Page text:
The surprise would have only been if his foes overtook him, and whether it was Gordon, Martin, Matt Kenseth, Kyle Busch, Kevin Harvick, Denny Hamlin and on down the line, it never happened.

Why was 2011 so memorable? Again, surprise. Tony Stewart was winless in the regular season… and having only squeaked into the Chase on points, he then went on an incredible tear of 5 wins in the 10 Chase races to score the title. That was a surprise, as was Carl Edwards having a shot, and then losing on of all things, a win tiebreaker.

2012? Brad Keselowski? Beating Jimmie Johnson at his own game? Done and done… and Keselowski’s title in a year where he was the underdog, where Dodge was leaving the sport, where the all-conquering Team Penske had still never won a Sprint Cup championship, was indeed something you probably didn’t see coming. The only thing predictable after the title was Keselowski’s legendary beer chug on SportsCenter later that evening.

Order was restored in the galaxy with Johnson beating Kenseth a year ago in the “battle of niceties,” but that was enough to shake it up big time for 2014.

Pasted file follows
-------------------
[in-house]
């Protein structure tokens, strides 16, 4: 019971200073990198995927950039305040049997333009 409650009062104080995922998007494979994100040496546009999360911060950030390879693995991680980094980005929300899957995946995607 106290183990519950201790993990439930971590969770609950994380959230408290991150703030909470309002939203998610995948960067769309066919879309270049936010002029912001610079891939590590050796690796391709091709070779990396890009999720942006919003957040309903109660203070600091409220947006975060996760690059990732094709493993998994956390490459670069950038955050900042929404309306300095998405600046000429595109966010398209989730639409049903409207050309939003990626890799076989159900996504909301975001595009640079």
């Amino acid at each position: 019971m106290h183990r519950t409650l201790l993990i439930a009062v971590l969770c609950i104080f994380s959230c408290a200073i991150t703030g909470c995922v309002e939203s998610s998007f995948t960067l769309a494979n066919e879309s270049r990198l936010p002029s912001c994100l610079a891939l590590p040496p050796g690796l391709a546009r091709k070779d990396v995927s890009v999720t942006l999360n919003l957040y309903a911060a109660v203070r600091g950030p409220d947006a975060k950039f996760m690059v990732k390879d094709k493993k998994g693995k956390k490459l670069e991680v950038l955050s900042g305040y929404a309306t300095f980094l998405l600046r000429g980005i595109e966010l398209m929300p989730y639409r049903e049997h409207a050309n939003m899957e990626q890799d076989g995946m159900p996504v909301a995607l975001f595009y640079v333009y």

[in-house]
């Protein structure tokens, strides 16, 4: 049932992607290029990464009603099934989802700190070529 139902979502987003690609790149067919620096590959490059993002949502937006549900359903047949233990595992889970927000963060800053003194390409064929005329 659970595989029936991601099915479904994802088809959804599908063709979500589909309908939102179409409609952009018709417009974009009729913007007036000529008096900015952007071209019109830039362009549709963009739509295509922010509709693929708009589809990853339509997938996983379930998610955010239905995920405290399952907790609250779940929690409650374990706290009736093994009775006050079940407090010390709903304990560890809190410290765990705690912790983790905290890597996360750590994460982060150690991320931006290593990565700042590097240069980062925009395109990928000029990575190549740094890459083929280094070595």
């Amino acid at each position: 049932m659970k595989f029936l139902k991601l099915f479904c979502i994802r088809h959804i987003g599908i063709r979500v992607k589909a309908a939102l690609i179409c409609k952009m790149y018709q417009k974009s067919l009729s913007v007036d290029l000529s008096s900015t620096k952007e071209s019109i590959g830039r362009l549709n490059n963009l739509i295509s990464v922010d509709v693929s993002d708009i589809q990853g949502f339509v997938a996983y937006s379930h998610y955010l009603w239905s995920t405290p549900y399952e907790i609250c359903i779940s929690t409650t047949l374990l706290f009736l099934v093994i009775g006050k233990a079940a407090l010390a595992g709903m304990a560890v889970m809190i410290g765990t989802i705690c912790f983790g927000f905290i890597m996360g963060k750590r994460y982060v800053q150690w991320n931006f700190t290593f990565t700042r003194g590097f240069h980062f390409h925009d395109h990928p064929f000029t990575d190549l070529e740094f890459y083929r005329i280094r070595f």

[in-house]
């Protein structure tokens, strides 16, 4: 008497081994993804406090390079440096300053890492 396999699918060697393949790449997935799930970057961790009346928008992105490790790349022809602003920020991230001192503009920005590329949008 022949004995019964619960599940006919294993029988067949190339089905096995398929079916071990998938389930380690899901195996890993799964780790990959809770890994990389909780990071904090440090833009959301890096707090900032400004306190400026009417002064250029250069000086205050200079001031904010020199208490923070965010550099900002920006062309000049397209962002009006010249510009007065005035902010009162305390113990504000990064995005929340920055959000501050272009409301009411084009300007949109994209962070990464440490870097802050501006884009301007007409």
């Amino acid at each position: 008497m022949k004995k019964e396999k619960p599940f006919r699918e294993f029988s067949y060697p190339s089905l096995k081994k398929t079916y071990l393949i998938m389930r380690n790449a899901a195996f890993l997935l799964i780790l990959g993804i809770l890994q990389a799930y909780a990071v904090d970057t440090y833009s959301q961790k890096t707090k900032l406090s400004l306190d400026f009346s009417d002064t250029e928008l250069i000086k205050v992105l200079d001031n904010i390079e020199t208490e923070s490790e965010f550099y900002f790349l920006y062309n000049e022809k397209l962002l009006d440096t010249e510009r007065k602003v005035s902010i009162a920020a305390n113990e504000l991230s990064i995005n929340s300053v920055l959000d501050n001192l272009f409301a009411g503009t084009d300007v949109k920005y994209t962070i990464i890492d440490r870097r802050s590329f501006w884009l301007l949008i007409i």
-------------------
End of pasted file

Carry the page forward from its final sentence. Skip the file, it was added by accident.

So, NASCAR has got exactly what it asked for in 2014 with the new Chase, in terms of surprise.

Surprise is Brad Keselowski splitting the gap at Chicagoland with the “did you see that?” move of the Chase, going for the win and locking himself in to the Contender round after taking the opening Challenger round.

Surprise is Johnson, the Dover dominator, coming up short of a win there while teammate Gordon bagged the victory. The first sign there was a chink in the 48 team’s Chase armor in 2014.

Surprise is the drama that blew up at Charlotte, when Kenseth – the usually mild-mannered Wisconsinite – goes off on Keselowski in the garage area like his Green Bay Packers did on the Chicago Bears last night.

Surprise is when Keselowski, needing a win to advance through to the Eliminator round, pulls it off at Talladega. Surprise is the fact Kenseth was the one helping push him. And surprise is when Johnson, Dale Earnhardt Jr. and Kasey Kahne all get bounced in the same race.

Surprise is when Dale Jr. wins Martinsville for the first time in his career, it means basically nothing points-wise since his best shot at a title is axed, and it inadvertently screws up Gordon’s title hopes – a win that now, has meant he doesn’t get to advance in the Chase.